Altitude sickness aside, Cusco is one of my favorite Latin American cities that I have visited. This past year, I started my South American journey in Peru with three main objectives in mind: Take a charter plane over the Nazca lines, have my picture taken next to at least one cute llama and trek the impressive mountain of Huayna Picchu. Luckily, I was able to fulfill all of them and more.
The fondest memories that I have of my Peruvian adventure took place in Cusco and its surroundings, in this entry of A Journey of Wonders, I shall offer a brief introduction to the marvels that one can experience in this wonderful city, the Capital of the Incas.
How to get from Lima to Cusco
I started my trip, as 99% of other fellow international travelers, in Lima, capital of Peru. There are basically two ways of reaching Cusco (and therefore, Machu Picchu) from Lima. One is the easy way, involving an airplane, and the other is the backpacker way, involving a long and yet rewarding adventure by road. You can probably already guess which one I took.
My itinerary included a-not-so-long bus ride from Lima to Nazca and an extremely long and quite dangerous bus ride from Nazca to Cusco. I would definitely recommend staying at least one night in Nazca instead of just seeing the famous lines and leaving since there are a few more attractions in the surroundings of this little town, which I will explore in detail in a future entry.
I must warn you, if you insist on taking a bus to Cusco, you better have a strong stomach since the bus ride involves a lot of sudden turns that might make you feel a little nauseous. Imagine an 8-hour rollercoaster ride and you might understand why I opted to take a plane on the way back.
Which airline is the cheapest? The only one not found in any search sites such as Kayak and the rest: StarPerú. Why is that? Because you need to buy the ticket with a Peruvian card or a bank deposit, so your best option is to go to a local travel agency or hostel and they will help you to buy the ticket. Prices go from 90 to 110 USD one way.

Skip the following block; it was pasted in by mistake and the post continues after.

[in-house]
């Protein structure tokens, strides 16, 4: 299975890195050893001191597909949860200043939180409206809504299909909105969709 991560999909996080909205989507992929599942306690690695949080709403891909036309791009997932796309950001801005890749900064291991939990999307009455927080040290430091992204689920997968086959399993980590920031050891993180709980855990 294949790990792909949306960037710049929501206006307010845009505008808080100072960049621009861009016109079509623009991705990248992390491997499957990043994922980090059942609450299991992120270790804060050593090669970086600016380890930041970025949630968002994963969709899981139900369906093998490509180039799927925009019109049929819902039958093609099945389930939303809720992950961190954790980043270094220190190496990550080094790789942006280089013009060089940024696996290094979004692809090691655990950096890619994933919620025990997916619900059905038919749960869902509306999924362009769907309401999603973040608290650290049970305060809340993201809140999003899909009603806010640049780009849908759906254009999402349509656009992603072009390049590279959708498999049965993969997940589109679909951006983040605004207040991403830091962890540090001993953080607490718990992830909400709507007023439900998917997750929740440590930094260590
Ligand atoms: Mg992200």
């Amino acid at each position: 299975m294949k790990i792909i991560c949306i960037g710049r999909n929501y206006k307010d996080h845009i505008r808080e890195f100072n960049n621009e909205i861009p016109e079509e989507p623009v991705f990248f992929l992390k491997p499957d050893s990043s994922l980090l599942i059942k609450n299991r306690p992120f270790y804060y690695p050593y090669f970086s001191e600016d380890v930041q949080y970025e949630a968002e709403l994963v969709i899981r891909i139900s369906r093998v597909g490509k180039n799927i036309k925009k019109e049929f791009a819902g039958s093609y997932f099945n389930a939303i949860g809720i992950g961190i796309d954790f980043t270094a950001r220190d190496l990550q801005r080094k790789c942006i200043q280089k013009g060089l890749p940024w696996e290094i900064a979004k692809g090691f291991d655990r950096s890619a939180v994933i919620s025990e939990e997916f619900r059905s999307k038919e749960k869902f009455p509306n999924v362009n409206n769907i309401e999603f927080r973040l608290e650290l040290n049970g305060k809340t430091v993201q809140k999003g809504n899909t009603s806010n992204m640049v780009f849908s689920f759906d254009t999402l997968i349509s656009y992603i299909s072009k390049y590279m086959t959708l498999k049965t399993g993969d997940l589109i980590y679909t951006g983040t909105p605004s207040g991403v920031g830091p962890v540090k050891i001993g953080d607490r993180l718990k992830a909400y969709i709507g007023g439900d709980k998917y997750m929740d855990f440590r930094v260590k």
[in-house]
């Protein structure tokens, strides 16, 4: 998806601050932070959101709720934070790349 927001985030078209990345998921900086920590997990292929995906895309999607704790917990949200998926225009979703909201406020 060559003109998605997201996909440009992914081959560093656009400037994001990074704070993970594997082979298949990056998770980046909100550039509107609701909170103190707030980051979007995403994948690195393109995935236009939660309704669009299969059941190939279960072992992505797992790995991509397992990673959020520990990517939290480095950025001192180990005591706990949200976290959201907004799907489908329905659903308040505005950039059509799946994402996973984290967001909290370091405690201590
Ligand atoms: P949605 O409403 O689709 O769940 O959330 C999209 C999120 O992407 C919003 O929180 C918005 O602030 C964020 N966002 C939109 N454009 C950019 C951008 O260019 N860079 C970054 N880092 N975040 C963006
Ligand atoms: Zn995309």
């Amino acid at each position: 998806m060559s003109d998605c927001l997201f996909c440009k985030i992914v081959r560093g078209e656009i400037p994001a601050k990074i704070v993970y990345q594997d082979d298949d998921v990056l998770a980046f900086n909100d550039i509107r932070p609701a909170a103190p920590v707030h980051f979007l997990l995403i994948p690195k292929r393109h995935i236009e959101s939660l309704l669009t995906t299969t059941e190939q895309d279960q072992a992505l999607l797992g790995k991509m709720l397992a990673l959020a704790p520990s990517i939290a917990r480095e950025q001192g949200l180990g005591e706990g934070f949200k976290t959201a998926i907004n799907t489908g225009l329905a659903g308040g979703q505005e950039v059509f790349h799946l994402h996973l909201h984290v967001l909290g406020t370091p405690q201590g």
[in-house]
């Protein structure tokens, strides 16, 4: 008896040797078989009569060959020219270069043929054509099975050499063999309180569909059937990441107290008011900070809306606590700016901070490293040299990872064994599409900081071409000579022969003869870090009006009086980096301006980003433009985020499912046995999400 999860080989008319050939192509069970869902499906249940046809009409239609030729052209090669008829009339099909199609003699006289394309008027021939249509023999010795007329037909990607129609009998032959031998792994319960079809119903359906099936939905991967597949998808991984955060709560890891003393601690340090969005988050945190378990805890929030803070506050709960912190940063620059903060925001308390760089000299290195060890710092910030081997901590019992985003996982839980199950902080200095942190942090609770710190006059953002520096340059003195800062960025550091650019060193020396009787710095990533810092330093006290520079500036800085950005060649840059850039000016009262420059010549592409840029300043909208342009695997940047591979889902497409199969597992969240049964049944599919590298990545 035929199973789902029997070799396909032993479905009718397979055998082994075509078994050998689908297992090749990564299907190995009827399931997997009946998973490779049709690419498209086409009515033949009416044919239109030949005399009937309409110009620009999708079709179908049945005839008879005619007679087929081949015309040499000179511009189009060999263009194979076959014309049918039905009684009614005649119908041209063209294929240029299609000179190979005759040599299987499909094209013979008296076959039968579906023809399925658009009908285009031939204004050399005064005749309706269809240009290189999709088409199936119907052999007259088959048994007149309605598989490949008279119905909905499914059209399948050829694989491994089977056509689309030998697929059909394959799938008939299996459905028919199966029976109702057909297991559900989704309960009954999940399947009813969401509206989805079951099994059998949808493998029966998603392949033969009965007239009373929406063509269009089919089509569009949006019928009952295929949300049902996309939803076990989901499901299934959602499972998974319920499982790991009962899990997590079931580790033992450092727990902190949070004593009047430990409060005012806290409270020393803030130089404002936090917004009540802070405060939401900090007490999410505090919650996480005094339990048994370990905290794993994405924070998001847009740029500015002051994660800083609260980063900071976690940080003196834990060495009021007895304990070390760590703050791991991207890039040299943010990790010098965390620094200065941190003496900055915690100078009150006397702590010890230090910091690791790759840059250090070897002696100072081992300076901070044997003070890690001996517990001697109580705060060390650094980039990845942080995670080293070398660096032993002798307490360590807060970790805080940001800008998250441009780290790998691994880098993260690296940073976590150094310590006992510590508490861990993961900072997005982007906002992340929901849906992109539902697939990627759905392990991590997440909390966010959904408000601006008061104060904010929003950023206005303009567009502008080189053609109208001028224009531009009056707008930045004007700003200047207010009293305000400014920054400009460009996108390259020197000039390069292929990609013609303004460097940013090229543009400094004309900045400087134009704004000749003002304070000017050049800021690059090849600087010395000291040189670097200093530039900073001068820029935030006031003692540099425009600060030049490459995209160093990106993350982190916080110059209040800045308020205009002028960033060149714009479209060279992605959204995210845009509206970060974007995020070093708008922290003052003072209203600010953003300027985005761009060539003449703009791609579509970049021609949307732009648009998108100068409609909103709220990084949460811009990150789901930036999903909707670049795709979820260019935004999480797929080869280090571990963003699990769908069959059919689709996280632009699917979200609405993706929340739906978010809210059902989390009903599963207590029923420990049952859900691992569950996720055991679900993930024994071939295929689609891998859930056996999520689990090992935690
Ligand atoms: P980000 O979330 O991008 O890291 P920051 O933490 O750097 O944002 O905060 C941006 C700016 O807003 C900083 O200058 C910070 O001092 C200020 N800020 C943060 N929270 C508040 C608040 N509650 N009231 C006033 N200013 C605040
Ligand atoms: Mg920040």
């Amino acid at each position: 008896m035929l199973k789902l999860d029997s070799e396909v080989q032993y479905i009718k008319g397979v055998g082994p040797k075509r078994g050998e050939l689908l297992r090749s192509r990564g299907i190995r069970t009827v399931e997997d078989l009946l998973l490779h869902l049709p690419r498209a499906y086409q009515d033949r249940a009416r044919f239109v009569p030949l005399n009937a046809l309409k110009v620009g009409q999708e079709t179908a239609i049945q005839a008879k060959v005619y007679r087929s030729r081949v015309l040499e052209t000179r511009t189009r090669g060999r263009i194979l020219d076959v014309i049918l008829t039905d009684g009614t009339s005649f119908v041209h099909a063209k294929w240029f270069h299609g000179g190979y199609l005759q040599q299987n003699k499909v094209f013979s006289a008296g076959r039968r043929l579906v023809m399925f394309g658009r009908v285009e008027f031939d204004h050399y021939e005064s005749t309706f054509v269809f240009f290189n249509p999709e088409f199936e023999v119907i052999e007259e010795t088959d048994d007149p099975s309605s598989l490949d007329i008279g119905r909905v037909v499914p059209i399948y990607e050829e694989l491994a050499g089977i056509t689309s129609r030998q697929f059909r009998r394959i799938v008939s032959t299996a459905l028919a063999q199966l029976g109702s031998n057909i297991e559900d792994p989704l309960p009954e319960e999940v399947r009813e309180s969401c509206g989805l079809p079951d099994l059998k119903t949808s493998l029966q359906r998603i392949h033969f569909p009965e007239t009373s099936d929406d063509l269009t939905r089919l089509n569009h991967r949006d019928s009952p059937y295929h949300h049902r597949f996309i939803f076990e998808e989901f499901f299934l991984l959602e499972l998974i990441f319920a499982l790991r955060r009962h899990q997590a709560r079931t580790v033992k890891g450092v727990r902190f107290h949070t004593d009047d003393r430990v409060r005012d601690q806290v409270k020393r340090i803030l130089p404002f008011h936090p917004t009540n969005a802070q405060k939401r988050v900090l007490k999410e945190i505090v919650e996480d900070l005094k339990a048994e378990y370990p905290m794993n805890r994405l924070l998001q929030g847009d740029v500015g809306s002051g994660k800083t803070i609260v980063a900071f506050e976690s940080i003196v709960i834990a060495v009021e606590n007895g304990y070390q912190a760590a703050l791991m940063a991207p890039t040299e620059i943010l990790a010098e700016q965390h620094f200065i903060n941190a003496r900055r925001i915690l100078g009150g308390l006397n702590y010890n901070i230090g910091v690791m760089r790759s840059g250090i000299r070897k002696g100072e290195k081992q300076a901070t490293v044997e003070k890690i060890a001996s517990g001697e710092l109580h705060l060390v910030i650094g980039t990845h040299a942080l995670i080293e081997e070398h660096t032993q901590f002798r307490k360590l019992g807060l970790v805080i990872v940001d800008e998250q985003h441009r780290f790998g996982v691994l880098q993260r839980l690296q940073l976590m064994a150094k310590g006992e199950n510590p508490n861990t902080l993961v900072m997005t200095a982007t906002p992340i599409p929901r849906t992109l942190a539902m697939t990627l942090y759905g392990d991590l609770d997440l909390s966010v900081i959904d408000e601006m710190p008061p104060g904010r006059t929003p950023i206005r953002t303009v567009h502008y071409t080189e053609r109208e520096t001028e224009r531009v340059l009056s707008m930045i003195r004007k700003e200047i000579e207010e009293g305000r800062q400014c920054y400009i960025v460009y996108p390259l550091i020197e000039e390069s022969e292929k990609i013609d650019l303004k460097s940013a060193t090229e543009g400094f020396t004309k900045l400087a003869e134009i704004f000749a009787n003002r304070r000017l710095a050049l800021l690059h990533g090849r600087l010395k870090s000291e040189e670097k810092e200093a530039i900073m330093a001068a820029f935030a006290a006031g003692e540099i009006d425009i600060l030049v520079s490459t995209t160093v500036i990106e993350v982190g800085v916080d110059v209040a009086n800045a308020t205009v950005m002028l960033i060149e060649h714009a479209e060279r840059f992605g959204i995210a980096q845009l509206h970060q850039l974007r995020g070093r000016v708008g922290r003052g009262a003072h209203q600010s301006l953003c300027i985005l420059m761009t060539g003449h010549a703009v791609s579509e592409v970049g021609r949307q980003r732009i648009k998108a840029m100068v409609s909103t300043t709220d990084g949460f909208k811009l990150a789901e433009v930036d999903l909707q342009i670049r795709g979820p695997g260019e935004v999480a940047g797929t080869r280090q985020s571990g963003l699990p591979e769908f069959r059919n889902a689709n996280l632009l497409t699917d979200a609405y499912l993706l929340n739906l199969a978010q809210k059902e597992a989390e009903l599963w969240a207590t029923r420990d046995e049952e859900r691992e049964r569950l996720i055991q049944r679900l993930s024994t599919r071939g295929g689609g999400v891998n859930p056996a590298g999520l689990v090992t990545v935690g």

Nevertheless, once you arrive to Cusco, you better be prepared to deal with the high altitude of this place, located more than 3000 meters above sea level. Those Incas sure had strong lungs!!!
Gateway to the Inca Civilization
While Cusco is truly amazing by itself, most people designate it as their base of operations to explore the attractions of the surrounding area, the main two being the Sacred Valley of the Incas and Machu Picchu, one of the new seven wonders of the World, in a future entry I shall go into detail into the many different ways to reach Machu Picchu as well as whether its best to hire a private guide or take a massive tour to explore the Inca ruins arround Cusco.
Inside Cusco City, you can find an amazing historical center that has been perfectly preserved ever since colonial times, inside of the Cathedral you will experience an unique blend of Incan symbols perfectly mixed with the Catholic ones, the most marvelous example being the paintings of the Virgin Mary, who the Peruvian painters fused with Pachamama, the Earth Goddess of Incan and Andean mythology.
The best attraction of the city, is, without any doubt, the Coricancha Church, a colonial religious site built on top of the most important Incan site, the Temple of the Sun. Ideally, this is your first glimpse at the elaborate skills that the Incas used to polish the edges of the stones in order to make them fit without having to use any sort of material to keep them together.
How did the Incas managed to carry these enormous blocks and carve them in such a complex way? This is only the first mystery of these marvelous trip to the heart of the Inca Empire, be sure to follow any future posts that shall go deeper into this fascinating culture.
Where to find Llamas in Peru?
Fun fact: Contrary to popular belief, llamas cannot be found in all Peruvian households as pets, instead, they can only be found in the mountain regions (such as Cusco and Arequipa) and they serve three main functions: carriers of baggage, wool suppliers and of course, as a tourist attraction. It is not uncommon to see women dressed in traditional peruvian clothing carrying small baby llamas and charging tourists a small fee to take a picture with them. Trust me, it is really worth it!!!
Have you ever visited this jewel of the Inca Civilization ? Would you like to?